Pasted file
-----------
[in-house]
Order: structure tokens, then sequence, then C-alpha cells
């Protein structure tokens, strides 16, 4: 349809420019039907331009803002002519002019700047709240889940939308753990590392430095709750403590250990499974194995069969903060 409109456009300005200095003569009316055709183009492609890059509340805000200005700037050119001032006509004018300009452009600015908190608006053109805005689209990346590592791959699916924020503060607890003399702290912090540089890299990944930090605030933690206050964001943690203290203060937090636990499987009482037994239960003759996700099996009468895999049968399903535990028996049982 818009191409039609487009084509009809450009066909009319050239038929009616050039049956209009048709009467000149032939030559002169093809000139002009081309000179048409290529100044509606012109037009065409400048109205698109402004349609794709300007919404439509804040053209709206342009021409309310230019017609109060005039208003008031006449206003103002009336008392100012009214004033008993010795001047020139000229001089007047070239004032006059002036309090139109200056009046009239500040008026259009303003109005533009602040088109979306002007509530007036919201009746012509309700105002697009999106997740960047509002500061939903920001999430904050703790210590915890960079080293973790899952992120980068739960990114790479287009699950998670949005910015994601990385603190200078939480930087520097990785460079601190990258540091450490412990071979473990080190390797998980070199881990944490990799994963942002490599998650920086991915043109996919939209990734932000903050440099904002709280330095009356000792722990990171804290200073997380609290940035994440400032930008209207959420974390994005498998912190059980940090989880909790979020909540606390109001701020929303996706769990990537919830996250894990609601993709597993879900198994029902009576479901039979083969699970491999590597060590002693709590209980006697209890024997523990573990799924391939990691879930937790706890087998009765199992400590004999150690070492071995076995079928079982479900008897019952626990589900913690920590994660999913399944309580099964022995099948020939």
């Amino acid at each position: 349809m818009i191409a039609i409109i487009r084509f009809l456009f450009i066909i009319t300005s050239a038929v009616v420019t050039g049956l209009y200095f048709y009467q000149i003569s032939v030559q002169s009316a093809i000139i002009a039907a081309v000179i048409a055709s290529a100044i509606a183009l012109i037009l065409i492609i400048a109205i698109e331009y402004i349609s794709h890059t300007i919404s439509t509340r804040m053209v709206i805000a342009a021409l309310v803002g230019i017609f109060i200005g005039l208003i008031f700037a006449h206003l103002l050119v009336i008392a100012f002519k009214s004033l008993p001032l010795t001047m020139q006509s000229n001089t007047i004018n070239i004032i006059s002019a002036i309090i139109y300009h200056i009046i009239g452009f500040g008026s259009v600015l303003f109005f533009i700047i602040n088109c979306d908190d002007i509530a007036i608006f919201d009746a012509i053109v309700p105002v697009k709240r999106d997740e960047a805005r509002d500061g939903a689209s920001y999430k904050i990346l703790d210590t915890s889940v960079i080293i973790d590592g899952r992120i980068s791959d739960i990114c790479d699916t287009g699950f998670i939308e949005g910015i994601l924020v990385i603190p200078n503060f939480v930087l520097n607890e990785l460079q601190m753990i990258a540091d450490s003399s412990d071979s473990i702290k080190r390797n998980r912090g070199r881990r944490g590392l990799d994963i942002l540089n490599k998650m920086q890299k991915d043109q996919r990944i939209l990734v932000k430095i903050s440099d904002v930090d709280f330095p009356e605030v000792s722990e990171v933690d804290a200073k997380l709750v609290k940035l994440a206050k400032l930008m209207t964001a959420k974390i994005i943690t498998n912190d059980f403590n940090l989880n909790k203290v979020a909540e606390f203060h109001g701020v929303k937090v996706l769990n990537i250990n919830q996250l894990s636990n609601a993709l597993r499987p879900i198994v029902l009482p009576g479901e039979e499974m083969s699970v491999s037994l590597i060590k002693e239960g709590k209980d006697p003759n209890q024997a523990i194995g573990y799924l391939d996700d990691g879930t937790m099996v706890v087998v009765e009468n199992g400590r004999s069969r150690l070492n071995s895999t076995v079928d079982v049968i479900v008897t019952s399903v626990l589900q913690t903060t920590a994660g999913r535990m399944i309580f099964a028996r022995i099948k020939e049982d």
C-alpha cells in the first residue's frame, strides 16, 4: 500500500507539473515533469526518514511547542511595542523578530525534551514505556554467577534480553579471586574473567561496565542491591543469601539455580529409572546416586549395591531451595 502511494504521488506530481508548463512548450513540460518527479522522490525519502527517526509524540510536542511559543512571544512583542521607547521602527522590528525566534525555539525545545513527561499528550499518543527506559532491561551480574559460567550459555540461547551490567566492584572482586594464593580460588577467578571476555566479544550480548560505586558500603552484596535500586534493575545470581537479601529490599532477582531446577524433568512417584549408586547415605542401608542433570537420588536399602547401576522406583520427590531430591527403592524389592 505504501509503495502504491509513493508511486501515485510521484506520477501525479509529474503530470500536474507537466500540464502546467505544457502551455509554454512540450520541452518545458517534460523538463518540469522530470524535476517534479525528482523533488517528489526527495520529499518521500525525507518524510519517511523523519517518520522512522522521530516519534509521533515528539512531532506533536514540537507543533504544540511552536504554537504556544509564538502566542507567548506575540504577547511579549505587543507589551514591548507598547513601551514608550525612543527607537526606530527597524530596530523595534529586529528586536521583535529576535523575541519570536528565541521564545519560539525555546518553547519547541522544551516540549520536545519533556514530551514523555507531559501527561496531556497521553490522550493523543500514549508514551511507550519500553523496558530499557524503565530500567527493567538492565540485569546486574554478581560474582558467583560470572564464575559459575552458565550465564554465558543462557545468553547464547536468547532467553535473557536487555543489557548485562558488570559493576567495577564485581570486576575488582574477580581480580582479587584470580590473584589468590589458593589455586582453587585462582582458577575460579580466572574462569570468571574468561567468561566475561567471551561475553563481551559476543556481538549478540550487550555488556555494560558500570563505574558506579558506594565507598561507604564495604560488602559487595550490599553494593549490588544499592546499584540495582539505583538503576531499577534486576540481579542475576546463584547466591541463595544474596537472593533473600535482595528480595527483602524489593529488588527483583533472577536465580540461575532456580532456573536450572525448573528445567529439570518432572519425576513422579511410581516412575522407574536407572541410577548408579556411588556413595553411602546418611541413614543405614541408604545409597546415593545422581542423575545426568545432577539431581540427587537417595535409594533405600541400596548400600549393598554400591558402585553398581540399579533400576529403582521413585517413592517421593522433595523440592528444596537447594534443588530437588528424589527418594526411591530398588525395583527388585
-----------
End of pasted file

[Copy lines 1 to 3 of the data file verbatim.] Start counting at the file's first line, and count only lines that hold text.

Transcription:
[in-house]
Order: structure tokens, then sequence, then C-alpha cells
């Protein structure tokens, strides 16, 4: 349809420019039907331009803002002519002019700047709240889940939308753990590392430095709750403590250990499974194995069969903060 409109456009300005200095003569009316055709183009492609890059509340805000200005700037050119001032006509004018300009452009600015908190608006053109805005689209990346590592791959699916924020503060607890003399702290912090540089890299990944930090605030933690206050964001943690203290203060937090636990499987009482037994239960003759996700099996009468895999049968399903535990028996049982 818009191409039609487009084509009809450009066909009319050239038929009616050039049956209009048709009467000149032939030559002169093809000139002009081309000179048409290529100044509606012109037009065409400048109205698109402004349609794709300007919404439509804040053209709206342009021409309310230019017609109060005039208003008031006449206003103002009336008392100012009214004033008993010795001047020139000229001089007047070239004032006059002036309090139109200056009046009239500040008026259009303003109005533009602040088109979306002007509530007036919201009746012509309700105002697009999106997740960047509002500061939903920001999430904050703790210590915890960079080293973790899952992120980068739960990114790479287009699950998670949005910015994601990385603190200078939480930087520097990785460079601190990258540091450490412990071979473990080190390797998980070199881990944490990799994963942002490599998650920086991915043109996919939209990734932000903050440099904002709280330095009356000792722990990171804290200073997380609290940035994440400032930008209207959420974390994005498998912190059980940090989880909790979020909540606390109001701020929303996706769990990537919830996250894990609601993709597993879900198994029902009576479901039979083969699970491999590597060590002693709590209980006697209890024997523990573990799924391939990691879930937790706890087998009765199992400590004999150690070492071995076995079928079982479900008897019952626990589900913690920590994660999913399944309580099964022995099948020939």